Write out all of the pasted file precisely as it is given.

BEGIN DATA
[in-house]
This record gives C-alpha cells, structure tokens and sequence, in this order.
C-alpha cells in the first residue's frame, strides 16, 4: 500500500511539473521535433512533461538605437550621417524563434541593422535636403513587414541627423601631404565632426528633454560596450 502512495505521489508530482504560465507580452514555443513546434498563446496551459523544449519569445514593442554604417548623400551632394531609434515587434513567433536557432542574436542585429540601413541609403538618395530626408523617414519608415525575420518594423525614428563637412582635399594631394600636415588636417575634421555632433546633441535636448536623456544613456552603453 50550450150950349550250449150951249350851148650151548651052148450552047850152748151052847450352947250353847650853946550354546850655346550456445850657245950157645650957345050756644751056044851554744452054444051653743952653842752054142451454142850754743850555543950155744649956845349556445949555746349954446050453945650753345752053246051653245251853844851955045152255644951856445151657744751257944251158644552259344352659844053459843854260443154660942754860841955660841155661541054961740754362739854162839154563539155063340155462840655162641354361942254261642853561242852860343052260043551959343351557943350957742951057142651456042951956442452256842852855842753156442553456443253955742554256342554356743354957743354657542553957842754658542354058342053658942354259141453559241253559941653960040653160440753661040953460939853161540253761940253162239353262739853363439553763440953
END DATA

[in-house]
This record gives C-alpha cells, structure tokens and sequence, in this order.
C-alpha cells in the first residue's frame, strides 16, 4: 500500500511539473521535433512533461538605437550621417524563434541593422535636403513587414541627423601631404565632426528633454560596450 502512495505521489508530482504560465507580452514555443513546434498563446496551459523544449519569445514593442554604417548623400551632394531609434515587434513567433536557432542574436542585429540601413541609403538618395530626408523617414519608415525575420518594423525614428563637412582635399594631394600636415588636417575634421555632433546633441535636448536623456544613456552603453 50550450150950349550250449150951249350851148650151548651052148450552047850152748151052847450352947250353847650853946550354546850655346550456445850657245950157645650957345050756644751056044851554744452054444051653743952653842752054142451454142850754743850555543950155744649956845349556445949555746349954446050453945650753345752053246051653245251853844851955045152255644951856445151657744751257944251158644552259344352659844053459843854260443154660942754860841955660841155661541054961740754362739854162839154563539155063340155462840655162641354361942254261642853561242852860343052260043551959343351557943350957742951057142651456042951956442452256842852855842753156442553456443253955742554256342554356743354957743354657542553957842754658542354058342053658942354259141453559241253559941653960040653160440753661040953460939853161540253761940253162239353262739853363439553763440953